"I suspect everyone," Radha says when Jatil asks her who might be the killer. "Koi bhi ho sakta hai - humse zyada himmatwala, humse zyada trast. Par aise kisi ko hum toh nahi jaante, (It could be anybody, someone braver and more tortured than me, but I don't know any such person)," she adds suggestively.
Jatil Yadav can act tough when he wants, but he is generally humourless and usually undemonstrative. As his obsession with the mysterious Radha deepens, he transitions indiscernibly from a man merely discharging his duty to a crusader of sorts who hunkers down to an intensely personal mission.
There is action in his life. He resorts to a slap or two, punches a man in the face (off-camera) on one occasion, dodges a murderous attack, and is dragged into a gunfight. But he does not brandish his service revolver, swear under his breath or make grand declamations about his intent. All he allows himself to occasionally declare is that he will get to the bottom of the truth come what may.
Jatil's own life isn't all sorted. He is getting on in years. His widowed mother (Ila Arun) constantly badgers him to get married. He feigns annoyance, asserting that he will settle for nothing less than a "well-behaved and decent looking" girl.
In an early sequence, Jatil is at the wedding of a junior colleague. While he is busy with his friends, his mother shows a female guest her son's photograph. Inspector hai, kitna handsome hai, she preens. "Rang saaf nahi hai," the girl responds dismissively.
Jatil admonishes his mother for showing his picture around. Didn't you see how she was dressed, she isn't my type, he says, going on to assert that I want someone charitravaan "jo ghar aur baahar ki seema jaanti ho".
This sequence, besides gender-reversing the fairness fixation debate, instantly establishes Jatil's social antecedents. His palpably regressive ideas are also underlined by his misgivings about his complexion. He hides a tube of Fair & Lovely behind the bathroom mirror and uses the cream every morning before he leaves for work.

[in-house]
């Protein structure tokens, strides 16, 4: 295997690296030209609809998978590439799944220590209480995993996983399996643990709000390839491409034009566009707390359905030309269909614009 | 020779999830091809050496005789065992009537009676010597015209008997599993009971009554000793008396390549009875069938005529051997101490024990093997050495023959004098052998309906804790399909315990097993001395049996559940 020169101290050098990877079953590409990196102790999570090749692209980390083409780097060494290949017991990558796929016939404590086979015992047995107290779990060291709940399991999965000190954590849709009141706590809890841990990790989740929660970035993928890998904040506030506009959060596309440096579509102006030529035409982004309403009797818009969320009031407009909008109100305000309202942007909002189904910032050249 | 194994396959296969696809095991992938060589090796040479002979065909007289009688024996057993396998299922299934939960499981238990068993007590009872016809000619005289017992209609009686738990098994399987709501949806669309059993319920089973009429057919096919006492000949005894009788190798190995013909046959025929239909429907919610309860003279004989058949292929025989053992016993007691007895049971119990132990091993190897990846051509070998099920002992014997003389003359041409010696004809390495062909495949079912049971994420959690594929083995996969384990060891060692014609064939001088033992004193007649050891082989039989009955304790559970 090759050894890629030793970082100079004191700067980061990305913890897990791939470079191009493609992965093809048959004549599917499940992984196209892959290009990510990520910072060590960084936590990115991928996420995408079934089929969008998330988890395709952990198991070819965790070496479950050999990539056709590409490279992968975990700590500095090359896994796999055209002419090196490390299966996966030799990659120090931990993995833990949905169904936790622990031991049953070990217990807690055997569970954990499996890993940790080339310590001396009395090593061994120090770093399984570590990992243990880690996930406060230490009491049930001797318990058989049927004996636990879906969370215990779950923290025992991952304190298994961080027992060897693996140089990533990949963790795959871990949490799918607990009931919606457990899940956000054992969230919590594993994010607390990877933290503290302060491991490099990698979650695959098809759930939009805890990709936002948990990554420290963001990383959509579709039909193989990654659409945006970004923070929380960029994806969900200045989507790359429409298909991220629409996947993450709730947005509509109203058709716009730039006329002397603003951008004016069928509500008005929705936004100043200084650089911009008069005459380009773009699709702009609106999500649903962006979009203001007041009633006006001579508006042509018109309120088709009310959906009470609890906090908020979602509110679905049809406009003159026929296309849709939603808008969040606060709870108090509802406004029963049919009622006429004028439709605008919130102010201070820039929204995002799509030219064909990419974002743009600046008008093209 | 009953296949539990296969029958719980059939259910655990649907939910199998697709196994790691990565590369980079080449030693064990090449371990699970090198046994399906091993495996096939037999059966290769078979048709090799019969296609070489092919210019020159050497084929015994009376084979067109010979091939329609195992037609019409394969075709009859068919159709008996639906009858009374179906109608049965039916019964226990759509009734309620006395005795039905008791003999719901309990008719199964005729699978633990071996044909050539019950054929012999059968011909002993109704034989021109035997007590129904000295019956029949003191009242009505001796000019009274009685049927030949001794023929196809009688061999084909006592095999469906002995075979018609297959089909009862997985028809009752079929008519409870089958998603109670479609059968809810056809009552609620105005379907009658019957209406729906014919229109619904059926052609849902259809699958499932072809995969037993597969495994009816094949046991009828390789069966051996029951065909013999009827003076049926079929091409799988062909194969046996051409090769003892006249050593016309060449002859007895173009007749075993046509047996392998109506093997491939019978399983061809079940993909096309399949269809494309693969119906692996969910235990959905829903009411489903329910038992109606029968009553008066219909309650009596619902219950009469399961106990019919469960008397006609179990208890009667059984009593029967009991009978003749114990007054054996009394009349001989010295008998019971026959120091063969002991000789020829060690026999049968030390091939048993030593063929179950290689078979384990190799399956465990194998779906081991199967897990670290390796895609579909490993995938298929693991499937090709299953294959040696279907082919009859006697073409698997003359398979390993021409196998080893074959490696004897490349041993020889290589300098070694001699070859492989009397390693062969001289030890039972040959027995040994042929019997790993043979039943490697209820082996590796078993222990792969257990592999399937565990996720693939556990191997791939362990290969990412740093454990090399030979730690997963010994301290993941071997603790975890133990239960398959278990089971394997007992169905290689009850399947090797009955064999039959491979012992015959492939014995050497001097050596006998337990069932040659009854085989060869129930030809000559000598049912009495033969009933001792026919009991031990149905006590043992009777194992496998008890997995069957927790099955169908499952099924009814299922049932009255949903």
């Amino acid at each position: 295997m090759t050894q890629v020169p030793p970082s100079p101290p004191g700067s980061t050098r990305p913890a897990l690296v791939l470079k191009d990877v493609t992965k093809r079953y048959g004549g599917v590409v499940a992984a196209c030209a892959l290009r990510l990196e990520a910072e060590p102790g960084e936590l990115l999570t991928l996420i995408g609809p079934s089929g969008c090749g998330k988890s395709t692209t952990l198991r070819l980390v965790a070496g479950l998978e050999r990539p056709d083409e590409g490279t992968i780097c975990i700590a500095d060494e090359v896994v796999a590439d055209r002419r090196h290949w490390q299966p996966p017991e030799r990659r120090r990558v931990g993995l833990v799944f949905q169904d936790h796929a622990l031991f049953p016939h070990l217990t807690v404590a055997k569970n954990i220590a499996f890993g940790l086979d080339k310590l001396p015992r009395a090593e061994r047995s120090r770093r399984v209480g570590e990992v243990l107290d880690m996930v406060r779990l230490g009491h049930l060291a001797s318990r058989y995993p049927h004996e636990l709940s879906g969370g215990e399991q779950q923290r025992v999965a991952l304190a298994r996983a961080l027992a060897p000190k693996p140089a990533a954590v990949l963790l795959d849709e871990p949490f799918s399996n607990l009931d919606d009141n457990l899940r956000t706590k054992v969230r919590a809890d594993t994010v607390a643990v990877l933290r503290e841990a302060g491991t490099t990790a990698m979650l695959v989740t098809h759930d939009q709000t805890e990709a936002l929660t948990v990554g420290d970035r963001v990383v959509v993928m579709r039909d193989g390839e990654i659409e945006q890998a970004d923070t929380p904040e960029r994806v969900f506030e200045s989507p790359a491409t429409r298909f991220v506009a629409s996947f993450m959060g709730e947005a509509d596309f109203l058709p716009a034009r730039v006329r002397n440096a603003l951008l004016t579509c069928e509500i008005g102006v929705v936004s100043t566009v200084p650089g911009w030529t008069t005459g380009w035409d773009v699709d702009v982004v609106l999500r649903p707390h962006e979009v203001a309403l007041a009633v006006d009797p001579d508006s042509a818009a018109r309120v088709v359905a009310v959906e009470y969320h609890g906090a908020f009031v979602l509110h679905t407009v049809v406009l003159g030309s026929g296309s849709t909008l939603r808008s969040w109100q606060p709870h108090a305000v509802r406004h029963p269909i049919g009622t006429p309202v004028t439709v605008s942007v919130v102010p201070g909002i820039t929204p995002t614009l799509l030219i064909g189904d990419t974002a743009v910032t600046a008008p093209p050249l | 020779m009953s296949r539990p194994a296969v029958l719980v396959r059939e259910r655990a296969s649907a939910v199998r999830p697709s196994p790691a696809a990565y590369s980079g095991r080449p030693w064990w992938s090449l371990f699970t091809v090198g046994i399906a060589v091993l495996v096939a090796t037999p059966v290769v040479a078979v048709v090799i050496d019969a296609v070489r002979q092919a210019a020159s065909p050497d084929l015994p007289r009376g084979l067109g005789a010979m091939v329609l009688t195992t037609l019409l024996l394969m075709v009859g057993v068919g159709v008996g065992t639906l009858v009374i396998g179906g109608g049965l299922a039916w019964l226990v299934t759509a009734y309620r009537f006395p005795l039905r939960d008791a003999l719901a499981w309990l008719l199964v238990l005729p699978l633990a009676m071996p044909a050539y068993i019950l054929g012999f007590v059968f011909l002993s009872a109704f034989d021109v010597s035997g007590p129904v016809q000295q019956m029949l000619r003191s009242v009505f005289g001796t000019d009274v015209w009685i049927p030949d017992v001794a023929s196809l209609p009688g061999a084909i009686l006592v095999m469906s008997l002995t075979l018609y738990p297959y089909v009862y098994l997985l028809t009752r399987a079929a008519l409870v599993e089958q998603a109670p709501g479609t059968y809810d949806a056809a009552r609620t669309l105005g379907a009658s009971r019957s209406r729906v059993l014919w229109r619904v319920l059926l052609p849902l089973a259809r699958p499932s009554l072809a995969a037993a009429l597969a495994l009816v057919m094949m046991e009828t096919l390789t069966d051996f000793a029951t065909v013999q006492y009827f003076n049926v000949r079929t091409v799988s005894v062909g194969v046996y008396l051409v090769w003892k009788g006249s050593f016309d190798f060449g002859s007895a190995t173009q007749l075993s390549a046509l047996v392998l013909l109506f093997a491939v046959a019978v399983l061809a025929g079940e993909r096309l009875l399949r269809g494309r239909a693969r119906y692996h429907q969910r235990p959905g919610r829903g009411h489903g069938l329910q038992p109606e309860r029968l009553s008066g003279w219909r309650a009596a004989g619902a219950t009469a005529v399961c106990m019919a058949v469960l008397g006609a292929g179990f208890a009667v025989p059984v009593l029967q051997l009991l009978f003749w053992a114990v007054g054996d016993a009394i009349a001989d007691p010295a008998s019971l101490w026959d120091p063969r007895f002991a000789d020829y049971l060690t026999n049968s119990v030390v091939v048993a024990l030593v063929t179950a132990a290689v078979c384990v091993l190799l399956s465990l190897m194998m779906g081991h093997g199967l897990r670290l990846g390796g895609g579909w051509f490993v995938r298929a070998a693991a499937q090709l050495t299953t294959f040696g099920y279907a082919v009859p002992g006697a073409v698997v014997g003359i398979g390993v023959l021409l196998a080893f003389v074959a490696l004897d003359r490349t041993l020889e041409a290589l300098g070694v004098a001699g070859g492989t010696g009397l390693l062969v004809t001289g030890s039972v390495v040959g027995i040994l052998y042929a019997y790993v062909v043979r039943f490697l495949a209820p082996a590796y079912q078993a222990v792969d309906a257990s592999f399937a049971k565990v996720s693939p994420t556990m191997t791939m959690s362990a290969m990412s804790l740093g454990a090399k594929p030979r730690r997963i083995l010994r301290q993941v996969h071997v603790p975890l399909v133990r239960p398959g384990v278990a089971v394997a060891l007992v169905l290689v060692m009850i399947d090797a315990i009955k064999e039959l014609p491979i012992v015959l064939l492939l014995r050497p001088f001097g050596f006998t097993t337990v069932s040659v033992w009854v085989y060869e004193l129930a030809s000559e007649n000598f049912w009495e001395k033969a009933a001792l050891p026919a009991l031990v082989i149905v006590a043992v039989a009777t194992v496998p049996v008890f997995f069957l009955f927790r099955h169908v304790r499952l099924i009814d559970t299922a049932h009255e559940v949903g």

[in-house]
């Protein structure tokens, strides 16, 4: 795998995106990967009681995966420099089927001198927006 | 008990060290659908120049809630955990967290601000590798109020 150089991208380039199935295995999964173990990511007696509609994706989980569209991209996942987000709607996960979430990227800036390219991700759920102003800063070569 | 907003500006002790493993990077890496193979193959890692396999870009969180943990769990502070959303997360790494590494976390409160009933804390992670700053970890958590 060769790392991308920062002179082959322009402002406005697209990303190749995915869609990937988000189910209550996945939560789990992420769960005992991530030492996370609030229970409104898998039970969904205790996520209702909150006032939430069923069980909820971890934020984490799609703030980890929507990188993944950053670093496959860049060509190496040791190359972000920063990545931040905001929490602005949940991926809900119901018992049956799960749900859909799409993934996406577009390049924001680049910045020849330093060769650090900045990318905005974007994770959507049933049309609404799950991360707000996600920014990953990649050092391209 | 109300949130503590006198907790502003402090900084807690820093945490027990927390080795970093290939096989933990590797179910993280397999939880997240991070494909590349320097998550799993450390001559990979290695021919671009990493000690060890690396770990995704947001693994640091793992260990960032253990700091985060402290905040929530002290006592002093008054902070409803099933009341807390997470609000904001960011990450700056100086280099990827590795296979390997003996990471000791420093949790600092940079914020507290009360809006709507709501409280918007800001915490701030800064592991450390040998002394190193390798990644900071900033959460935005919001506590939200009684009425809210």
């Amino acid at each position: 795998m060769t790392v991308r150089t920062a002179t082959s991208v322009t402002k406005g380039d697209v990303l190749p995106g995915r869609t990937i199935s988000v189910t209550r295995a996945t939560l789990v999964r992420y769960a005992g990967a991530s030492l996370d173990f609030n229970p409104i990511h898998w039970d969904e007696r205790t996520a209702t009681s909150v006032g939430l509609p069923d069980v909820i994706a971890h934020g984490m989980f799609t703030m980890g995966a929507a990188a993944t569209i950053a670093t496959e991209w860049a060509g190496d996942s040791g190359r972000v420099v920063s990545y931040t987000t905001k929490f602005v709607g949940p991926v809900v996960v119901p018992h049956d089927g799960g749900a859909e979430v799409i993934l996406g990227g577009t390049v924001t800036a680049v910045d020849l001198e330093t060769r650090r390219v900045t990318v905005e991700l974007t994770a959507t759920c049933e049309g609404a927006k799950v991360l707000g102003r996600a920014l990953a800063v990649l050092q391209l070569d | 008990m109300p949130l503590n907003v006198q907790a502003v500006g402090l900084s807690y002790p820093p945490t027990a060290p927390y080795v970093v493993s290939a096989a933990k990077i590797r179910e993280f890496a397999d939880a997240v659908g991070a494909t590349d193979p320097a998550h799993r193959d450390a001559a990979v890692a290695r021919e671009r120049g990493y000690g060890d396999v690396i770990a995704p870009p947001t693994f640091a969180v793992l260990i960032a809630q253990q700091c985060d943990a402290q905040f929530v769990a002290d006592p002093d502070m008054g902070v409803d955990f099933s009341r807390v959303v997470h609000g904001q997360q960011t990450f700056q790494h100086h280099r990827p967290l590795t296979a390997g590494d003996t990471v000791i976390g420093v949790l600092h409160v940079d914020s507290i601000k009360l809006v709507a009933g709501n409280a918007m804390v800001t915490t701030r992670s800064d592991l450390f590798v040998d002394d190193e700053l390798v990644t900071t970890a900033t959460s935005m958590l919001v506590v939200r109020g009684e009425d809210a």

Substance and technique come together seamlessly in the gently simmering Raat Akeli Hai. The whip-smart screenplay is bolstered by strong performances. Nawazuddin Siddiqui and Radhika Apte deliver bravura star turns that are perfectly in sync with the restrained tone of the storytelling.
The other members of the cast are just as good. Tigmanshu Dhulia and Swanand Kirkire (who has penned two of the songs composed by Sneha Khanwalkar, besides singing one of them) sail through with impressive ease. Aditya Srivastava, Nishant Dahiya and Shreedhar Dubey (in the role of a policeman who is often at odds with Jatil) deliver the goods.
The women of Raat Akeli Hai are at the receiving end, victims of masculinity at its worst. While they often hang back and seem to convey no more than just silent agony, the actors, with their subtle articulation of bewilderment, calculated complicity and helplessness, suffuse the film with deep melancholy.
Padmavati Rao, Shweta Tripathi, Shivani Raghuvanshi and Riya Shukla make a tremendous quartet. Each adds a distinct, definable shade to the distressing composite portrait of pain and perfidy. Ila Arun is marvellous as the cop's garrulous mother.
For sure, Raat Akeli Hai isn't only about the writing and the acting. The other inputs, too, are of the highest order. The film is lit and lensed with exceptional skill by cinematographer Pankaj Kumar. Every frame, composed with precise purpose, serves to accentuate or regulate the moment and its defining mood. And the editing by A. Sreekar Prasad is so masterful that not a minute of the two-and-a-half-hour film feels expendable.
Raat Akeli Hai, does to the crime and punishment genre what Bulbbul did to the supernatural revenge fantasy - lifts it many notches above the ordinary.